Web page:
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Uveitis

The Manchester Uveitis Clinic (MUC) was inaugurated in 1991 at the Manchester Royal Eye Hospital by consultant Mr Jones, to offer specialist care to those with severe, sight-threatening and complex inflammations inside the eye. There are now five consultants with expertise in the management of uveitis who work in MUC:

  • Miss Kanchan Bhan (Uveitis and general ophthalmology)
  • Miss Romi Chhabra (Uveitis and medical retina)
  • Mr Assad Jalil (Uveitis and vitreoretinal surgery)
  • Professor Nicholas Jones (Uveitis)
  • Miss Laura Steeples (Uveitis and general ophthalmology)

Two associate specialists, Mr Khalid Aziz and Miss Binu John, also work within the MUC.  The clinic has an international reputation for providing high-quality care and there are two senior clinical fellows in uveitis on the unit at any one time, training to become experts in the area. The clinic also trains medical retina fellows in the management of uveitis, in addition to general ophthalmological trainee doctors.

Most episodes of uveitis are fairly short, and straightforward to treat by local ophthalmologists. However, the management of severe uveitis may be complex, may become chronic and often requires the use of oral immunosuppression. The MUC is one of the few units in the UK, and the only unit in the Northwest, who have expert in-house immunosuppression management for uveitis. We have a wide network of expert physicians with whom we liaise, as uveitis can be part of a multi-system problem. These include rheumatologists, chest physicians, gastroenterologists and genitourinary medicine physicians. Some patients with uveitis require biologic treatment with monoclonal antibodies, and this also can be managed through MUC.

The diagnosis and management of uveitis relies on high-quality imaging of the interior of the eye. Manchester Royal Eye Hospital (MREH) is at the forefront of imaging technology, including digital wide-field fluorescein and indocyanine-green angiography, enhanced-depth swept-source optical coherence tomography (OCT), anterior segment OCT and ultrasound, and OCT angiography.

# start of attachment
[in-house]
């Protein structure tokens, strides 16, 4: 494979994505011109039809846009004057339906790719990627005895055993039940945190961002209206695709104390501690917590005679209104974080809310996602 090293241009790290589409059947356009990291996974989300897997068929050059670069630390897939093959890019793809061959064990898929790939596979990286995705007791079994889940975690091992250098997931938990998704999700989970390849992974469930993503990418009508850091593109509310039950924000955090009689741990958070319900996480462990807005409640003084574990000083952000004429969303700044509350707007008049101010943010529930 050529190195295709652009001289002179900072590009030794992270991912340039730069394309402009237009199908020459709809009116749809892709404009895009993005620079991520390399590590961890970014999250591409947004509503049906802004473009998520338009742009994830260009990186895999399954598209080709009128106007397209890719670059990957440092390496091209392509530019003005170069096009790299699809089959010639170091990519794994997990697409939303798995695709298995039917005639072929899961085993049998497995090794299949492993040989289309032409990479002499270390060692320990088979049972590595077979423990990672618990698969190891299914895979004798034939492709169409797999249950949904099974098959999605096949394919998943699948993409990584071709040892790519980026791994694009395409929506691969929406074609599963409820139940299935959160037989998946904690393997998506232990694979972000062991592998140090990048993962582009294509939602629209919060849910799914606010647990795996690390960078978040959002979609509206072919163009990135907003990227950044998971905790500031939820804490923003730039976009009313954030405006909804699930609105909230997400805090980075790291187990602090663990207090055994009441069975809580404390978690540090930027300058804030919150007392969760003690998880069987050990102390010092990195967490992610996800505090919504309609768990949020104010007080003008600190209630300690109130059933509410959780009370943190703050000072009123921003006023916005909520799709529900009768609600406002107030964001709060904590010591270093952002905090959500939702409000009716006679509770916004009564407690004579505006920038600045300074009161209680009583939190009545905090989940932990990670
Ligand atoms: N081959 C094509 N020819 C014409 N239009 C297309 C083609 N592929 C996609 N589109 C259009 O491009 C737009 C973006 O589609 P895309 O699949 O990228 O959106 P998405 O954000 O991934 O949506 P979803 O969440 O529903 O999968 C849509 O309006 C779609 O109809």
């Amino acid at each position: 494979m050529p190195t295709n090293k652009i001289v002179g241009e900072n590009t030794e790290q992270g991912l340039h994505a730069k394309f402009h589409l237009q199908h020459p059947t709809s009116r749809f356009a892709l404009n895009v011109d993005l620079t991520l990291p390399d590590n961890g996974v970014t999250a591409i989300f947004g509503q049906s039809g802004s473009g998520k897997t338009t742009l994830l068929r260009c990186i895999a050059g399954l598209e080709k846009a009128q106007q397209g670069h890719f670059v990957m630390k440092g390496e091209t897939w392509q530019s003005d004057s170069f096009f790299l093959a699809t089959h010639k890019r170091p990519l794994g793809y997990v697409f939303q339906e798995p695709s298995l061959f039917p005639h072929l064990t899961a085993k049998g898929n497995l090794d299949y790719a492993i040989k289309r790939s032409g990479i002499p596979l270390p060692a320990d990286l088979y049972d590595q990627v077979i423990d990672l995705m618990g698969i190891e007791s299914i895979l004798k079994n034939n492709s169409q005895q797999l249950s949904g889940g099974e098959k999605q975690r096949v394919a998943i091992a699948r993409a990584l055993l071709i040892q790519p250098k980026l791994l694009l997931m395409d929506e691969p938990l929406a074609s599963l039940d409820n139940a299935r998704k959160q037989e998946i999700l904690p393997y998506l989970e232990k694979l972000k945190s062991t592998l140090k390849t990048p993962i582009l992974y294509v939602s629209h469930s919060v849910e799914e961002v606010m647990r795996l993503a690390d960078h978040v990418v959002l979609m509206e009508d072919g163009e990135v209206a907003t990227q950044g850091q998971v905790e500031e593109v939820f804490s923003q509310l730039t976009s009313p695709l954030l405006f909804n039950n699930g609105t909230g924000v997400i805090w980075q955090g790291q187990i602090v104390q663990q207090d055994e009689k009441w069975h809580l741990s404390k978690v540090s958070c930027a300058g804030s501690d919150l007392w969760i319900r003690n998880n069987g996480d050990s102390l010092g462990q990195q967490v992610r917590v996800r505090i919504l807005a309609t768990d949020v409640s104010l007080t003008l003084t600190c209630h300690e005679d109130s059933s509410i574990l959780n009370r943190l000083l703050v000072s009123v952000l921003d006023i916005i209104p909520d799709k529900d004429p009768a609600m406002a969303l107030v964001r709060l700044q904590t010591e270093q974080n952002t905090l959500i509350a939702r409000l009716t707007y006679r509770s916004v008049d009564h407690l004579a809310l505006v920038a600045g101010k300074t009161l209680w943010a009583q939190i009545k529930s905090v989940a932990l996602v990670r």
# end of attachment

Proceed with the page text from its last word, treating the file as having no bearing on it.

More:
Uveitis, when severe or chronic, frequently leads to complications including cataract, glaucoma and retinal problems. The MUC team and their colleagues in other areas at MREH are expert in dealing with these complications, and in carrying out surgery if required.

 

Manchester Uveitis Clinics all take place at the Manchester Royal Eye Hospital:

  • Monday pm (Miss Bhan)
  • Tuesday am (Prof Jones, Mr Jalil and Miss Steeples)
  • Wednesday am (Miss Bhan)
  • Thursday am (Prof Jones, Miss Chhabra and Miss Steeples)
  • Friday am (Miss Bhan and Miss Steeples)

 

Urgent uveitis

New patients with acute uveitis are seen in the Emergency Eye Department at MREH. If their eye inflammation is straightforward and short-lasting, they will not need to attend the MUC. Twice a week there is a uveitis urgency clinic staffed by the uveitis fellows. Any patient with severe or difficult uveitis seen within the Emergency Eye Department is transferred urgently to the uveitis team, who will take over care.

 

Uveitis in Children

There is also a paediatric uveitis clinic at MREH, which takes place fortnightly on Wednesday morning. The consultants involved are:

  • Miss Jane Ashworth (Paediatric ophthalmology and uveitis)
  • Professor Nicholas Jones
  • Mr Vinod Sharma (Paediatric ophthalmology and uveitis)
  • Miss Laura Steeples

Children with uveitis may also require immunosuppression or biologic treatment, and this treatment can be arranged at MUC under the supervision of our paediatric rheumatology consultant colleagues Dr Alice Chieng and Dr Phil Riley.

 

Uveitis Fellowships

The Manchester Uveitis Clinic at Manchester Royal Eye Hospital is well-known both nationally and internationally as a training centre for ophthalmologists who wish to specialist in uveitis and inflammatory disease. At any one time there are two Senior Clinical Fellows in Uveitis and Medical Retina, who each spend one year at MREH before being accredited as an expert in this area. These fellowships are recognised for training purposes by the Royal College of Ophthalmologists and are open to international applications. Posts are advertised at variable intervals on the NHS Jobs website and in the British Medical Journal. Interested doctors are welcome to make informal approaches to discuss training possibilities with any of the MUC consultants. The MUC also provides training (to a much less advanced level) for the several Medical Retina fellows at MREH.